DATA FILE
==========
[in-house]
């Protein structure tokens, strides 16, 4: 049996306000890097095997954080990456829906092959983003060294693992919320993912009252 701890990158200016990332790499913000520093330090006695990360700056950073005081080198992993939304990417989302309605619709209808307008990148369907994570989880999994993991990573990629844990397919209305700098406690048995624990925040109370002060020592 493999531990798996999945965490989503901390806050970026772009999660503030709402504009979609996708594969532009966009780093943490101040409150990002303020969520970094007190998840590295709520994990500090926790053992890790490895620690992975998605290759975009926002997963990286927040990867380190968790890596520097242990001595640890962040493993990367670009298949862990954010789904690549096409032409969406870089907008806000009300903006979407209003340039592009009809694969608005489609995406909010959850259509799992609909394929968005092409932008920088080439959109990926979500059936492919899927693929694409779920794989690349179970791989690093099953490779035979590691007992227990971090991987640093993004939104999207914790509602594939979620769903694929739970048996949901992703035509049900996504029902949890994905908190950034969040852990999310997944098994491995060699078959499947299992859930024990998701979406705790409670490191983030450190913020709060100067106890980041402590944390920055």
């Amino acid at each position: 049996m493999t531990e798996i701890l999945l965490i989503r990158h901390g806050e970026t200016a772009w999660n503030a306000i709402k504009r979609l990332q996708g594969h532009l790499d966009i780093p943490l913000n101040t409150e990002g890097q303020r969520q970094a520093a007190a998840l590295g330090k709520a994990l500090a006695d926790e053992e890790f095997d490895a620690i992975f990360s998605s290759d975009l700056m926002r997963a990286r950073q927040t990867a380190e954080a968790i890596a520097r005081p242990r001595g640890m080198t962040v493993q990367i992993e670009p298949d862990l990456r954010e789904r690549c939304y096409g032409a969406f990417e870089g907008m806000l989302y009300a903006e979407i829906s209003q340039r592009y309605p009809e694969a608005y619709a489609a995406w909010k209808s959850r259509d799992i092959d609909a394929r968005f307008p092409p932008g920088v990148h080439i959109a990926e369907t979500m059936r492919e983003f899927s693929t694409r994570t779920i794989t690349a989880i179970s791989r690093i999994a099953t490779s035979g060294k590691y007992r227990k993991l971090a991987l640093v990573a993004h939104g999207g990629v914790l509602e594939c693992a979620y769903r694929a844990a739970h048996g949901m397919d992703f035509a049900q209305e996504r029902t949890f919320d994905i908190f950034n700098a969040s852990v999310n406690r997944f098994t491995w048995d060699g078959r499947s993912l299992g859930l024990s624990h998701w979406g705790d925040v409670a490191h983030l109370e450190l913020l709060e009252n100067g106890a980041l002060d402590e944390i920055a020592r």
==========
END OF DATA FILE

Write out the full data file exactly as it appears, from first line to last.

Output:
[in-house]
């Protein structure tokens, strides 16, 4: 049996306000890097095997954080990456829906092959983003060294693992919320993912009252 701890990158200016990332790499913000520093330090006695990360700056950073005081080198992993939304990417989302309605619709209808307008990148369907994570989880999994993991990573990629844990397919209305700098406690048995624990925040109370002060020592 493999531990798996999945965490989503901390806050970026772009999660503030709402504009979609996708594969532009966009780093943490101040409150990002303020969520970094007190998840590295709520994990500090926790053992890790490895620690992975998605290759975009926002997963990286927040990867380190968790890596520097242990001595640890962040493993990367670009298949862990954010789904690549096409032409969406870089907008806000009300903006979407209003340039592009009809694969608005489609995406909010959850259509799992609909394929968005092409932008920088080439959109990926979500059936492919899927693929694409779920794989690349179970791989690093099953490779035979590691007992227990971090991987640093993004939104999207914790509602594939979620769903694929739970048996949901992703035509049900996504029902949890994905908190950034969040852990999310997944098994491995060699078959499947299992859930024990998701979406705790409670490191983030450190913020709060100067106890980041402590944390920055």
């Amino acid at each position: 049996m493999t531990e798996i701890l999945l965490i989503r990158h901390g806050e970026t200016a772009w999660n503030a306000i709402k504009r979609l990332q996708g594969h532009l790499d966009i780093p943490l913000n101040t409150e990002g890097q303020r969520q970094a520093a007190a998840l590295g330090k709520a994990l500090a006695d926790e053992e890790f095997d490895a620690i992975f990360s998605s290759d975009l700056m926002r997963a990286r950073q927040t990867a380190e954080a968790i890596a520097r005081p242990r001595g640890m080198t962040v493993q990367i992993e670009p298949d862990l990456r954010e789904r690549c939304y096409g032409a969406f990417e870089g907008m806000l989302y009300a903006e979407i829906s209003q340039r592009y309605p009809e694969a608005y619709a489609a995406w909010k209808s959850r259509d799992i092959d609909a394929r968005f307008p092409p932008g920088v990148h080439i959109a990926e369907t979500m059936r492919e983003f899927s693929t694409r994570t779920i794989t690349a989880i179970s791989r690093i999994a099953t490779s035979g060294k590691y007992r227990k993991l971090a991987l640093v990573a993004h939104g999207g990629v914790l509602e594939c693992a979620y769903r694929a844990a739970h048996g949901m397919d992703f035509a049900q209305e996504r029902t949890f919320d994905i908190f950034n700098a969040s852990v999310n406690r997944f098994t491995w048995d060699g078959r499947s993912l299992g859930l024990s624990h998701w979406g705790d925040v409670a490191h983030l109370e450190l913020l709060e009252n100067g106890a980041l002060d402590e944390i920055a020592r």